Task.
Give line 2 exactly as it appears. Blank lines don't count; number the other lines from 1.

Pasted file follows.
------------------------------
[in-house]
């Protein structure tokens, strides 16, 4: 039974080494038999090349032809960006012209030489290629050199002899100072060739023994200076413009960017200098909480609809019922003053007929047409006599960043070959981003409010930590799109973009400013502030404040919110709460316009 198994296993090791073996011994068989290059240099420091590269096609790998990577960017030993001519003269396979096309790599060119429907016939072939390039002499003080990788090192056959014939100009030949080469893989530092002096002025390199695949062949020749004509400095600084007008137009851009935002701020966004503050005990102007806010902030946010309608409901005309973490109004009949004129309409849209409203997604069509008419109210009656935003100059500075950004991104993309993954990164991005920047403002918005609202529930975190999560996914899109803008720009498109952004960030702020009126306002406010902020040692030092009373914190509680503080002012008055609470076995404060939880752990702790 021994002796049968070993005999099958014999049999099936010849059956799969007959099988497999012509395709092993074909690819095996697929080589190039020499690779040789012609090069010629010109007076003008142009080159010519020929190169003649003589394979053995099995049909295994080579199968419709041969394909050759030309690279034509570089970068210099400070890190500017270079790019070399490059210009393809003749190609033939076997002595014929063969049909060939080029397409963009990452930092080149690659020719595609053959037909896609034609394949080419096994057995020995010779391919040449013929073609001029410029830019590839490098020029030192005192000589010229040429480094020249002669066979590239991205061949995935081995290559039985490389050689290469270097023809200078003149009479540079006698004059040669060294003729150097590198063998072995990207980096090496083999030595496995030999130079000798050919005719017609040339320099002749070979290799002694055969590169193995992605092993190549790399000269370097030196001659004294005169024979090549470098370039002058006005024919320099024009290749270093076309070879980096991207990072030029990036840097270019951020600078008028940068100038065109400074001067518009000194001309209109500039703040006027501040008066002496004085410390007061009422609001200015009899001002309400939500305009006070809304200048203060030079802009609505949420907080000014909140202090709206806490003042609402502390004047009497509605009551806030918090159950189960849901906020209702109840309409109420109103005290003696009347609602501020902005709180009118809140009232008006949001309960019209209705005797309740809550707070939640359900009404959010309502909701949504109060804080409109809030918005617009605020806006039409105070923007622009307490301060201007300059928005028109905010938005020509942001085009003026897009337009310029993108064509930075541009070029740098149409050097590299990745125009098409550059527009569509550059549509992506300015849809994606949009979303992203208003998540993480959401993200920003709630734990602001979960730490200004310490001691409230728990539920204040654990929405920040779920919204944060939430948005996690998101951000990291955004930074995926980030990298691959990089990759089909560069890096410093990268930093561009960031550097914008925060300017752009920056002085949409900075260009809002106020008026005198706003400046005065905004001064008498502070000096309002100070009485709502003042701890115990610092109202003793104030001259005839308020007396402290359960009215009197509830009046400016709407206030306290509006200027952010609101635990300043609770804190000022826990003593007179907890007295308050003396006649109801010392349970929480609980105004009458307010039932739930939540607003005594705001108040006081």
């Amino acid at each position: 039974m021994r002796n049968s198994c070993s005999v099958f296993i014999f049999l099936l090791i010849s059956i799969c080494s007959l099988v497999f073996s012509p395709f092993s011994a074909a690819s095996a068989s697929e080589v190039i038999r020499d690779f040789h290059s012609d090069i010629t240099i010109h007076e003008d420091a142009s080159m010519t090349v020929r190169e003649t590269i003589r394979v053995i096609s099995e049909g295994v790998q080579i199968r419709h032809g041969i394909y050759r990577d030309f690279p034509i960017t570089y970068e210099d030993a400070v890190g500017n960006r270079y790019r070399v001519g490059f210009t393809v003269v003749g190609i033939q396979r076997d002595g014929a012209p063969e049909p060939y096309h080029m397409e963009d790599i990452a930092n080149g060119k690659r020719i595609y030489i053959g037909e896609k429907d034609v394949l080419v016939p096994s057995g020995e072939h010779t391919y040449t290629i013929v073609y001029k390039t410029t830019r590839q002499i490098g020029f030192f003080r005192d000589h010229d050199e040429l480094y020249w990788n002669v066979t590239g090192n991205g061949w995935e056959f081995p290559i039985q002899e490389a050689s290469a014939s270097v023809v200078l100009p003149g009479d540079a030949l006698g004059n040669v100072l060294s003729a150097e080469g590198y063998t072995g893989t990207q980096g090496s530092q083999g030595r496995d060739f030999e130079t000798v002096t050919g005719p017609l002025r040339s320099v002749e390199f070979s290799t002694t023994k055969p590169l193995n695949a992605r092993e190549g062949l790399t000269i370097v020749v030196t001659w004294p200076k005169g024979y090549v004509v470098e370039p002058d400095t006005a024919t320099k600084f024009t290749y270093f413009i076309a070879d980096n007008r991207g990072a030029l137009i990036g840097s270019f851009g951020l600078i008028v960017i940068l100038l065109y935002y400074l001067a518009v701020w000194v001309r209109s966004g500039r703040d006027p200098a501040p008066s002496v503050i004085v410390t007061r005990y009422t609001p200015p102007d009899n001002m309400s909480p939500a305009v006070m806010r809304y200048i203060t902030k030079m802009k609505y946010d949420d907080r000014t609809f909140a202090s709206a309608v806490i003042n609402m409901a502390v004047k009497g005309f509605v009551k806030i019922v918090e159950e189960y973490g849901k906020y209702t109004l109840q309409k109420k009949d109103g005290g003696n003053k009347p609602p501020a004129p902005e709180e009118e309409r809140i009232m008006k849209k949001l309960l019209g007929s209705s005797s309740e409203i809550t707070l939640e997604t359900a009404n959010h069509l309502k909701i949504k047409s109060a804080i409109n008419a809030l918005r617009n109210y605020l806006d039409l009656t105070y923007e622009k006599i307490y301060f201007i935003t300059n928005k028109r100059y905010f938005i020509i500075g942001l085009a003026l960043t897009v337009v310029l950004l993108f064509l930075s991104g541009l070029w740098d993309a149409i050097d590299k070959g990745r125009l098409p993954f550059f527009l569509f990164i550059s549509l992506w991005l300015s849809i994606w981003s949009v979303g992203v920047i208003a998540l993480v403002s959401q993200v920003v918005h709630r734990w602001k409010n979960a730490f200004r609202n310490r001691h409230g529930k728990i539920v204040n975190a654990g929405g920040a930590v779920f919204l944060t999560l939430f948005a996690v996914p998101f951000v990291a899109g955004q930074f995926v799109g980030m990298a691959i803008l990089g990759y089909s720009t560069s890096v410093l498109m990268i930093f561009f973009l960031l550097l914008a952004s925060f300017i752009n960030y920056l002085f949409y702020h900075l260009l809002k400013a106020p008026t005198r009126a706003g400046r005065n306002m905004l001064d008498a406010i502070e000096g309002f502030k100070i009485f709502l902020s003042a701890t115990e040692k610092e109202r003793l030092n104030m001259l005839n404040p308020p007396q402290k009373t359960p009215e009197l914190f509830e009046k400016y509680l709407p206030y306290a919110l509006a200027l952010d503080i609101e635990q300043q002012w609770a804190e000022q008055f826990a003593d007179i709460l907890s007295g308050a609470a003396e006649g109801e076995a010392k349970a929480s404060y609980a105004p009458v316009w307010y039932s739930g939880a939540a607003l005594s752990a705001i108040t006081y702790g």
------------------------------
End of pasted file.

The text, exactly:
């Protein structure tokens, strides 16, 4: 039974080494038999090349032809960006012209030489290629050199002899100072060739023994200076413009960017200098909480609809019922003053007929047409006599960043070959981003409010930590799109973009400013502030404040919110709460316009 198994296993090791073996011994068989290059240099420091590269096609790998990577960017030993001519003269396979096309790599060119429907016939072939390039002499003080990788090192056959014939100009030949080469893989530092002096002025390199695949062949020749004509400095600084007008137009851009935002701020966004503050005990102007806010902030946010309608409901005309973490109004009949004129309409849209409203997604069509008419109210009656935003100059500075950004991104993309993954990164991005920047403002918005609202529930975190999560996914899109803008720009498109952004960030702020009126306002406010902020040692030092009373914190509680503080002012008055609470076995404060939880752990702790 021994002796049968070993005999099958014999049999099936010849059956799969007959099988497999012509395709092993074909690819095996697929080589190039020499690779040789012609090069010629010109007076003008142009080159010519020929190169003649003589394979053995099995049909295994080579199968419709041969394909050759030309690279034509570089970068210099400070890190500017270079790019070399490059210009393809003749190609033939076997002595014929063969049909060939080029397409963009990452930092080149690659020719595609053959037909896609034609394949080419096994057995020995010779391919040449013929073609001029410029830019590839490098020029030192005192000589010229040429480094020249002669066979590239991205061949995935081995290559039985490389050689290469270097023809200078003149009479540079006698004059040669060294003729150097590198063998072995990207980096090496083999030595496995030999130079000798050919005719017609040339320099002749070979290799002694055969590169193995992605092993190549790399000269370097030196001659004294005169024979090549470098370039002058006005024919320099024009290749270093076309070879980096991207990072030029990036840097270019951020600078008028940068100038065109400074001067518009000194001309209109500039703040006027501040008066002496004085410390007061009422609001200015009899001002309400939500305009006070809304200048203060030079802009609505949420907080000014909140202090709206806490003042609402502390004047009497509605009551806030918090159950189960849901906020209702109840309409109420109103005290003696009347609602501020902005709180009118809140009232008006949001309960019209209705005797309740809550707070939640359900009404959010309502909701949504109060804080409109809030918005617009605020806006039409105070923007622009307490301060201007300059928005028109905010938005020509942001085009003026897009337009310029993108064509930075541009070029740098149409050097590299990745125009098409550059527009569509550059549509992506300015849809994606949009979303992203208003998540993480959401993200920003709630734990602001979960730490200004310490001691409230728990539920204040654990929405920040779920919204944060939430948005996690998101951000990291955004930074995926980030990298691959990089990759089909560069890096410093990268930093561009960031550097914008925060300017752009920056002085949409900075260009809002106020008026005198706003400046005065905004001064008498502070000096309002100070009485709502003042701890115990610092109202003793104030001259005839308020007396402290359960009215009197509830009046400016709407206030306290509006200027952010609101635990300043609770804190000022826990003593007179907890007295308050003396006649109801010392349970929480609980105004009458307010039932739930939540607003005594705001108040006081």